While my complexion has olive tones, Monkey's complexion has brown tones reflecting his dad's Indian heritage. Munchkin however, has inherited her complexion from my mother and paternal great-grandmother which are paler than mine. Now that we have two kids with different complexions, everyone seems to align fair-skinned Munchkin with me and bronzed-skin Monkey with my husband, no matter whose features they actually have.
The color of my children's skin isn't an issue for me. What disturbs me are the playground conversations. If other parents or nannies aren't asking if I'm Indian, they're asking me about Monkey's heritage. His name is Indian, so as soon as others in my very South Asian-populated neighborhood hear it, the questions begin. Then they ask me about Munchkin and prattle on about how she doesn't look Indian. I understand curiosity, but going on and on about appearances while both children are in earshot makes me uncomfortable. I fear that their appearances are defining them. Or rather, that others are defining them by their appearance.
In the last few weeks, there has been much discussion about race. More accurately, there have been discussions that tiptoe around the realities of race and racism and how they affect this country. I understand some of the caution. After all I've been wanting to write about race for over a year, but I've been fearful of doing so, questioning whether I have the authority to do so.
The reality is, we should all be talking about race and how it affects peoples' lives daily. I applaud President Obama's remarks about the Trayvon Martin case because not only does he gives an honest assessment of what it is like to grow up Black in the United States, he gives suggestions about how every American can work towards equality and peace.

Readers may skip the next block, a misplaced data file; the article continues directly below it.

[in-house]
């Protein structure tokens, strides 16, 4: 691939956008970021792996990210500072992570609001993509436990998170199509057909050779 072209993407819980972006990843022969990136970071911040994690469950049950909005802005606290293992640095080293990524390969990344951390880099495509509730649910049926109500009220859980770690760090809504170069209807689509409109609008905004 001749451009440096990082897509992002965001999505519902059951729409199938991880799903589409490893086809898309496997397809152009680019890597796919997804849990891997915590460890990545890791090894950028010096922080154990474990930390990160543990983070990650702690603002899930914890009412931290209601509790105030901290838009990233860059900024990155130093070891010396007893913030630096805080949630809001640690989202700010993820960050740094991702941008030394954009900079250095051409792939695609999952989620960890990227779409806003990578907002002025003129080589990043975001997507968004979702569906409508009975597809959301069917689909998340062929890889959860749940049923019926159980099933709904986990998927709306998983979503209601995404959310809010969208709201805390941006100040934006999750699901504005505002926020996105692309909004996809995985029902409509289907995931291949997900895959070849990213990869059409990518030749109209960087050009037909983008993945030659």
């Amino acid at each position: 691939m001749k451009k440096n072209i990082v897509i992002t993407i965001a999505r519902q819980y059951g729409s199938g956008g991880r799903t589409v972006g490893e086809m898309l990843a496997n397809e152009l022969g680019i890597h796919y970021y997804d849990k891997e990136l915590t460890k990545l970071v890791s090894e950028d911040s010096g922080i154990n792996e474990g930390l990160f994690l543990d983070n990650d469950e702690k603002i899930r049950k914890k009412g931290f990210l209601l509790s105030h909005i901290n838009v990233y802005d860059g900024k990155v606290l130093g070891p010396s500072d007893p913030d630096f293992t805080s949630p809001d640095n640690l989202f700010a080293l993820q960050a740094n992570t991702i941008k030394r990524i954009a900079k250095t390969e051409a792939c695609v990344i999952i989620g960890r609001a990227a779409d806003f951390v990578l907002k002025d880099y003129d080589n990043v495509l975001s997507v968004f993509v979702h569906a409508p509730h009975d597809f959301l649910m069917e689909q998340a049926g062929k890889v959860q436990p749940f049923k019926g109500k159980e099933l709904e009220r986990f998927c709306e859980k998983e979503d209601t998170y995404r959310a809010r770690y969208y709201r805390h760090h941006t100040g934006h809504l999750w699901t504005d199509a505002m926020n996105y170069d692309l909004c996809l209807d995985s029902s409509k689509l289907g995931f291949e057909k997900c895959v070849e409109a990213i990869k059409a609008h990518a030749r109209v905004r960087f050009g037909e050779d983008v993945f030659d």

While I can't talk about what it's like to be African American in the US, I can talk about what it's like to be different. I'm Bolivian which, for many who don't know (and trust me, the majority don't), makes me Hispanic. According to the US Census, "Hispanic" isn't a race, it's an ethnicity. There are Black Hispanics, White Hispanics, Hispanics with blond hair and Hispanics with black hair like mine. Yet all my life, I've been questioned and labeled. Some people think I'm Asian, Italian, Middle Eastern or--my favorite--Hawaiian. Others tell me, "I just thought you were white" as if they were giving me a compliment. Being white is what it is, but I don't want to be "just white" because I'm not. Much of who I am--my values, my manners, my second language and even the way I raise my kids--is thanks to my Bolivian upbringing.
Growing up in a very white Midwestern community, there were challenges being part of the only Hispanic family in town. People couldn't figure out "what" my sister and I were and I never quite felt that I fit in. When we left for a two-month trip to Bolivia, all people could think to talk about was the cocaine trade, not the beauty or diversity of the country. It wasn't until college, where there was a sea of dark-haired kids, that I felt I could blend in at last. Ever since then, I've lived in large cities, happy to be surrounded by people as different as me.
When I married my husband, who was born and raised in India, I knew there would be a melding of cultures and I knew our kids would both have black hair and dark eyes. In a testament to the intricacies of genealogy both children have brown eyes but neither has black hair. I have just started to talk to my children about race and acknowledge that people have different colored skin. As a small child, I remember noticing my father's colleague's dark skin and asking my parents about it. As this article indicates, not talking about skin color doesn't mean that kids think that skin color doesn't matter, but that, "...skin color does matter, just in a secret way that nobody is going let you in on."
As evidenced the last few weeks, skin color does matter in this country. This video is a testament to that fact. It is also a testament that kids associate positive traits to people like them. The key to more acceptance and more understanding is to teach our children--and ourselves--that people of all complexions are, in fact, like them.